India is set to hold its first commercial coal mine auctions in October, and is accepting bids with technical specifications. In the next phase, shortlisted firms will submit financial bids. But the coal ministry has already had to review the initial list of 41 coal blocks because of opposition from states with the largest coal reserves.
The government-owned Coal India has a seven-decade monopoly on coal mining and it accounts for 80 per cent of the coal mined in the country. Private companies could mine coal for their own use, but not for sale to others.
Prime Minister Narendra Modi announced on June 18 a policy to allow foreign investors, non-mining entities and large miners to mine coal commercially, without restrictions on end-use or price.
After initially allowing 100 per cent foreign direct investment, the coal ministry issued a notification, following border clashes with China in Ladakh last month, asking foreign investors to seek approval before participating.
Coal minister Pralhad Joshi said that despite having the world’s fourth-largest coal reserves, India imports around 235 million tonnes of coal a year. The government wants to replace this with domestic supply.
The 41 new blocks have 225 million tonnes of coal, and their commercial auction is expected to raise 330 billion rupees (S$6.1 billion). The coal sites are spread across five states.
As soon as auctions were announced, the government of Jharkhand, a forested central Indian state with nine of the 41 coal blocks, challenged the decision in the Supreme Court.
The state has the largest coal reserves in the country and a quarter of its population is from indigenous communities.
Jharkhand’s legal suit claims the federal government’s action is “unilateral, high-handed, arbitrary and illegal”, and that it is inappropriate to hold auctions during the Covid-19 pandemic when the state machinery should be working to “alleviate the problems of citizens”.
Six of Jharkhand’s nine allotted coal blocks fall in areas with large indigenous populations who have special constitutional protections. Auction of mines in these areas would impinge on their rights and “lead to large-scale displacement”, the state government said.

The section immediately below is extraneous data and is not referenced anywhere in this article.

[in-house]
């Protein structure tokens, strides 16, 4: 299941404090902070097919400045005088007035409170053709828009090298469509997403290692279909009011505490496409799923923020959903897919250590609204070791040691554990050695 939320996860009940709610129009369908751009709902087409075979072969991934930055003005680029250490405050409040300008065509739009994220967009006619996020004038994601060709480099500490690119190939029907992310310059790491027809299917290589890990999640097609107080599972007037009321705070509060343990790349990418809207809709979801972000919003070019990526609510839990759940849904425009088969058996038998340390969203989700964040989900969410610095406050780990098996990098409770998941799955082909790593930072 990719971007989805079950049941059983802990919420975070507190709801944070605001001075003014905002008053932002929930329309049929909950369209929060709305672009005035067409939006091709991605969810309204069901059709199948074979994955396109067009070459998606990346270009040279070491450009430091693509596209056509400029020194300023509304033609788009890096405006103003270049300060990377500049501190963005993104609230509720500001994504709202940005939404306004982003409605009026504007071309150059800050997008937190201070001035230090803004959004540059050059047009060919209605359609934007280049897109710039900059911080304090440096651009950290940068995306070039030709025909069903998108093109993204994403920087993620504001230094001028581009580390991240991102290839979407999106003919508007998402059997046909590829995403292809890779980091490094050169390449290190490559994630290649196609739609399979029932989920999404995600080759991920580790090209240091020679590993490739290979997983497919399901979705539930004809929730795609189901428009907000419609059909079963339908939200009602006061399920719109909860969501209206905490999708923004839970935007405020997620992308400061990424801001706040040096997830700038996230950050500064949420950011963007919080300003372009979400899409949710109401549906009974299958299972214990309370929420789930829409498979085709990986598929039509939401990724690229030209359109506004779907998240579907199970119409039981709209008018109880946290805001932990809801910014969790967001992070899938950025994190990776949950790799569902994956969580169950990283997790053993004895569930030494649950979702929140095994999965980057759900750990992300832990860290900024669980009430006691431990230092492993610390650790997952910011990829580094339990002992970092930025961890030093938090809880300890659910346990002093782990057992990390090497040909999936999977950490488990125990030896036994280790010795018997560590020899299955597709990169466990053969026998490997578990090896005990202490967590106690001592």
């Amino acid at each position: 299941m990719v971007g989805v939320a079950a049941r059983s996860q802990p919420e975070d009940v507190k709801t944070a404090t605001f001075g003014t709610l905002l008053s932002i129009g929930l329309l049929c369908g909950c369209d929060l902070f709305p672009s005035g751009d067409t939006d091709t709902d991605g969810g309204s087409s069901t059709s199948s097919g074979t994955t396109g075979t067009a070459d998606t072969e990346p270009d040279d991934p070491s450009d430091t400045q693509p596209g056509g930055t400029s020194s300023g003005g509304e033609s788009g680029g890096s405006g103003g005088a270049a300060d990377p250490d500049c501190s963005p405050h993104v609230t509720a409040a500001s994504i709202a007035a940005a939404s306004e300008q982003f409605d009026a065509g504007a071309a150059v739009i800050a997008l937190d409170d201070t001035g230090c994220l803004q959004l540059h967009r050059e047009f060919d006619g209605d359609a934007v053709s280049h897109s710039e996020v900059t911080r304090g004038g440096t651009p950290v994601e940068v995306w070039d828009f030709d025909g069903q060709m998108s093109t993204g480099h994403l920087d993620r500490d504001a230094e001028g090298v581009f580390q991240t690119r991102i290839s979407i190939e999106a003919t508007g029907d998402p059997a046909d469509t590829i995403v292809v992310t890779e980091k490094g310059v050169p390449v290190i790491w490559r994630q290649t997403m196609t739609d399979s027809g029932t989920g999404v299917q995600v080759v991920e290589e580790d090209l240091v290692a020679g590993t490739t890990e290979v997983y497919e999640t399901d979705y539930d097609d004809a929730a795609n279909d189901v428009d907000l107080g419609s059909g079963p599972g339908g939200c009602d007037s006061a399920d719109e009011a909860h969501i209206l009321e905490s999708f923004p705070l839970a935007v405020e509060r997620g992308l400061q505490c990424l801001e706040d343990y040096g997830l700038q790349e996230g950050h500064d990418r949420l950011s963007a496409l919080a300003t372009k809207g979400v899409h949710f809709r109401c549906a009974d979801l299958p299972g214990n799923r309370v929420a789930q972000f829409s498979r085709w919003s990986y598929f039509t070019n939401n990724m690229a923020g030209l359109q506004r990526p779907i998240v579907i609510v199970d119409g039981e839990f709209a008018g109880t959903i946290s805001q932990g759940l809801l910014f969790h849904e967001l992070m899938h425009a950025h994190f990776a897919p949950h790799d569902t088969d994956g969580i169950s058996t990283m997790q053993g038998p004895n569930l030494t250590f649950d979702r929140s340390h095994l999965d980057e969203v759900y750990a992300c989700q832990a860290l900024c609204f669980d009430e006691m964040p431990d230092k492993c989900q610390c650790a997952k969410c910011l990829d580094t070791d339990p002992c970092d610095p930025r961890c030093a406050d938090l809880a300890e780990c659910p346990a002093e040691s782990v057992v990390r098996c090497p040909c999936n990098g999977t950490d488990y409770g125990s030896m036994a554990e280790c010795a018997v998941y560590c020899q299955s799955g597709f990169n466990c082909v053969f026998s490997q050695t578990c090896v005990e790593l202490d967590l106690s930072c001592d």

The Maharashtra state government also objected to the inclusion of a coal mine that lies within a tiger reserve. In mid-July, the central government withdrew this coal block from the list.
Also, nine village leaders from another small coal-rich state, Chhattisgarh, wrote to Mr Modi demanding a stop to the auction of coal blocks in the biodiversity-rich 420,000-acre Hasdeo Arand forest. After a meeting with state government officials last month, Mr Joshi said five blocks in eco-sensitive areas would be removed from the auction list, and three others added.
Coal-fired plants make up 55 per cent of India’s installed power capacity, and account for 80 per cent of all industrial emissions. Despite a push for renewable energy to make up 40 per cent of the energy mix by 2040, experts say the auctions send a strong signal about India’s dependence on coal.
They note that global investors have been exiting coal mining in recent years, and many financial institutions have instituted coal policy restrictions due to pressure from climate change activists. Moreover, India’s coal has a lower calorific value and the ash content can go as high as 35 per cent.
An official in Jharkhand’s coal department said it was concerned that “the prevailing poor economic conditions under the pandemic” could also lead to lower bids from companies and a significant loss in revenue for the state, but Mr Joshi has dismissed these fears as “unfounded”.